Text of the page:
The policies you're citing concern themselves primarily with what has responsibility for maintaining the cache and deciding when and how to read data from the main memory.
In Cache Aside, the application assumes the responsibility. The application will look at the cache and see if it has the data it needs. If the cache doesn't contain the required data, the application will read the data and copy the data to the cache.
In Read-through/Write-through caching, the application communicates with the cache directly. It is the cache's responsibility to determine whether or not it already contains the data. If the cache doesn't contain the data, it will get the data from main memory, retain a copy of the data, and return the data to the application.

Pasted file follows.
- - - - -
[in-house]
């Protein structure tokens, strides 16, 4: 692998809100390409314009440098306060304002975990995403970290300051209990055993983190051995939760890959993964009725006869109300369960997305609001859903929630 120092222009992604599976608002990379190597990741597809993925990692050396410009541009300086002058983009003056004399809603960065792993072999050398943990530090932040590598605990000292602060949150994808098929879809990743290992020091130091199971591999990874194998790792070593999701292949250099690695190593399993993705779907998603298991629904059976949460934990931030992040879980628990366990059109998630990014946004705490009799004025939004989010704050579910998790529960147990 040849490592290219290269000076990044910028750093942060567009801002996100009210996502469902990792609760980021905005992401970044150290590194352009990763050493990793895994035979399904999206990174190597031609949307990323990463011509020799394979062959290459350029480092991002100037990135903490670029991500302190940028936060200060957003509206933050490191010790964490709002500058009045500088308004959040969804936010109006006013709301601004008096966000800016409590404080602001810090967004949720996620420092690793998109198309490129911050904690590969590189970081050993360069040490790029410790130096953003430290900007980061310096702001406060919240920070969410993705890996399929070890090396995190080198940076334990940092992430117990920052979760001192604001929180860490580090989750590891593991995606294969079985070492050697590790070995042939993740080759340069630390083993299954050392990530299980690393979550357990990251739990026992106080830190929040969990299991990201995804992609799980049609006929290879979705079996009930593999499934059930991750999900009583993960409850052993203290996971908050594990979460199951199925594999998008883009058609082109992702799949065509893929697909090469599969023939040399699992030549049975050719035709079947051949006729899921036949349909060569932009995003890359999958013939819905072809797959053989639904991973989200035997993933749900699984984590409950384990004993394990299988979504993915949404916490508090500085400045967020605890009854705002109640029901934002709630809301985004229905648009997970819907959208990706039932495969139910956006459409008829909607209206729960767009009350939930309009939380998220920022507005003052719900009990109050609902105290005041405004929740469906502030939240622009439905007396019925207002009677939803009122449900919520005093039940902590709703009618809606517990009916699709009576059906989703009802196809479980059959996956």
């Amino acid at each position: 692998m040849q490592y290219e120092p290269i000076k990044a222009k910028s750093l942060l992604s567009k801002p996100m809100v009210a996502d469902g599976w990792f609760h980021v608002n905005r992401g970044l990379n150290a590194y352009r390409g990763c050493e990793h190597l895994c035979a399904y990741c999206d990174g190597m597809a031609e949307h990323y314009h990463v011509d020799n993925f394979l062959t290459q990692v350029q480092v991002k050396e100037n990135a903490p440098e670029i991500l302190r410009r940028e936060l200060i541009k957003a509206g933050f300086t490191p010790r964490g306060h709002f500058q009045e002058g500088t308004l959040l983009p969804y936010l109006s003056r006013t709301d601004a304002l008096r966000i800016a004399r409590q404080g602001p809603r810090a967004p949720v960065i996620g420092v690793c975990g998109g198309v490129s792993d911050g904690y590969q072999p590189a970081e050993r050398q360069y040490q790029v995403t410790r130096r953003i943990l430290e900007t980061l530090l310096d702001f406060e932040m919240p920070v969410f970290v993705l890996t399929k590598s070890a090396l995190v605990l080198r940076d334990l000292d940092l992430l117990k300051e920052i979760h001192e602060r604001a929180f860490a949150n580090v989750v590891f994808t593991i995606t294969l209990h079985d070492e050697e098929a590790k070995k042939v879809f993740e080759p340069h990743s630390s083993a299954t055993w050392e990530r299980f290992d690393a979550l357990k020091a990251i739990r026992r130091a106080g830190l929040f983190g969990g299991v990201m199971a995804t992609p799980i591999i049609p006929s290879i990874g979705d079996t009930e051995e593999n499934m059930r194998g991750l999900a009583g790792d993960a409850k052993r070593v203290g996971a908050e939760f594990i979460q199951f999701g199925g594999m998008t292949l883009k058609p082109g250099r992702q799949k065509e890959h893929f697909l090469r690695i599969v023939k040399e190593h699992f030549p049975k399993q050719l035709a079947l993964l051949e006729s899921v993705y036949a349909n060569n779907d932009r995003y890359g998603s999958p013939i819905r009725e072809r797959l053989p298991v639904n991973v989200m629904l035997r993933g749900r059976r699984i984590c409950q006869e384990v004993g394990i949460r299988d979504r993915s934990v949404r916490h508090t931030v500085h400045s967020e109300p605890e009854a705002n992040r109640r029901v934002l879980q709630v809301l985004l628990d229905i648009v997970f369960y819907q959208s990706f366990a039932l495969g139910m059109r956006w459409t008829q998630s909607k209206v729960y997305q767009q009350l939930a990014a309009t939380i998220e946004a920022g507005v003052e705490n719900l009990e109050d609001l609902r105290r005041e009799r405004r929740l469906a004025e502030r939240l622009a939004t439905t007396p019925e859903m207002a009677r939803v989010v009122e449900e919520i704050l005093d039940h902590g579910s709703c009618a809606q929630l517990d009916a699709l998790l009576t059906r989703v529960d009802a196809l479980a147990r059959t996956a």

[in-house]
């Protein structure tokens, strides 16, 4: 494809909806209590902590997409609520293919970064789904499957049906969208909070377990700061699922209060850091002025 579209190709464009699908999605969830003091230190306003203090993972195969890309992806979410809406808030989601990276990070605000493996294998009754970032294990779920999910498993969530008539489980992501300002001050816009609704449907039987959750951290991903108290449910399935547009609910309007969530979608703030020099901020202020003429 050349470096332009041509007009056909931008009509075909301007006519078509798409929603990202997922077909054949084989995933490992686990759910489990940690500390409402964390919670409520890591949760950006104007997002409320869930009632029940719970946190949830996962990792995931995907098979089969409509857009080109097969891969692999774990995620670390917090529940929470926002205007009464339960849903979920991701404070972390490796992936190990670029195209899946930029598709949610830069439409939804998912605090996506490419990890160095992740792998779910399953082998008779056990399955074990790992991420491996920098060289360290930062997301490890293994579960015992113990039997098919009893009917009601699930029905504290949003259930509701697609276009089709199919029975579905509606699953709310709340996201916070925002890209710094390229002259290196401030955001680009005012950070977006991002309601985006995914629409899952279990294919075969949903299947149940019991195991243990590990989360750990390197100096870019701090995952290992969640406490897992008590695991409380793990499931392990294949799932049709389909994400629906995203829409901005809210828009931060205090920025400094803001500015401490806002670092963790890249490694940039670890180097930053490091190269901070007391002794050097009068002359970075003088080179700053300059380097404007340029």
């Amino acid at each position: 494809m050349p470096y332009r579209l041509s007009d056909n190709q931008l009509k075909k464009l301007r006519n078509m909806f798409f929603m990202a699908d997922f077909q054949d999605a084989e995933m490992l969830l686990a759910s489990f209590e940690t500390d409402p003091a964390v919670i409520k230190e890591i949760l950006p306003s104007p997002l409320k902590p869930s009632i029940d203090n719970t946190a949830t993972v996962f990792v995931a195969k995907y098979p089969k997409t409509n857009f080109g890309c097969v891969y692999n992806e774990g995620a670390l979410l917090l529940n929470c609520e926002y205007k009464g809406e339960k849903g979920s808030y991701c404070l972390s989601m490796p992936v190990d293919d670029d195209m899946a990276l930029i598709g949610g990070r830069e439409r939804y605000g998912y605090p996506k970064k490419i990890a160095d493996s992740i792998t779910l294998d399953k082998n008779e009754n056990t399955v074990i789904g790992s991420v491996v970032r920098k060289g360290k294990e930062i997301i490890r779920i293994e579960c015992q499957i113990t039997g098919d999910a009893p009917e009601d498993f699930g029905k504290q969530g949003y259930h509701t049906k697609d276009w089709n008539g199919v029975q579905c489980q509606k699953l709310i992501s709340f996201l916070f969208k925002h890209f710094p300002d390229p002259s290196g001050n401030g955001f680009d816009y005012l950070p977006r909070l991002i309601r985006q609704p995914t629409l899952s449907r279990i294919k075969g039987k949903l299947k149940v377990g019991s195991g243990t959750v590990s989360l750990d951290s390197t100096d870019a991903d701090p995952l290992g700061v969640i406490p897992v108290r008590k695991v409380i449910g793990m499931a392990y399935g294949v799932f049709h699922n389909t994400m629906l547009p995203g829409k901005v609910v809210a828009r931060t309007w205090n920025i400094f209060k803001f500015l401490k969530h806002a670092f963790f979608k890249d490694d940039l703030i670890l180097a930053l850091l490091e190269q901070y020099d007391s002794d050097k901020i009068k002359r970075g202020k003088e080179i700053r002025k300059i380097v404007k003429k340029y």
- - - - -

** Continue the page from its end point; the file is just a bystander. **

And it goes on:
There are two ways you can write data: Write-through and Write-Behind. Write-through means that the data is written to main memory immediately. It doesn't provide any speed improvement, but is safer. Write-behind means that data is written to the cache, but only written back to main memory after a certain period of time, or when the block is evicted from the cache.
If you reflect on this a bit, you will see that there are advantages to dealing directly with the cache, and letting it have the responsibility of reading and writing main memory. If all memory access goes through the cache, the cache can guarantee data integrity, because it has knowledge of every main memory access. In other words, there is no possibility of getting stale data.
As far as I can tell, there is no issue of popularity. Each approach to caching has its advantages and disadvantages. If there is a strategy that is observed more often than the others, it is because that strategy more commonly satisfies the programmer's objectives.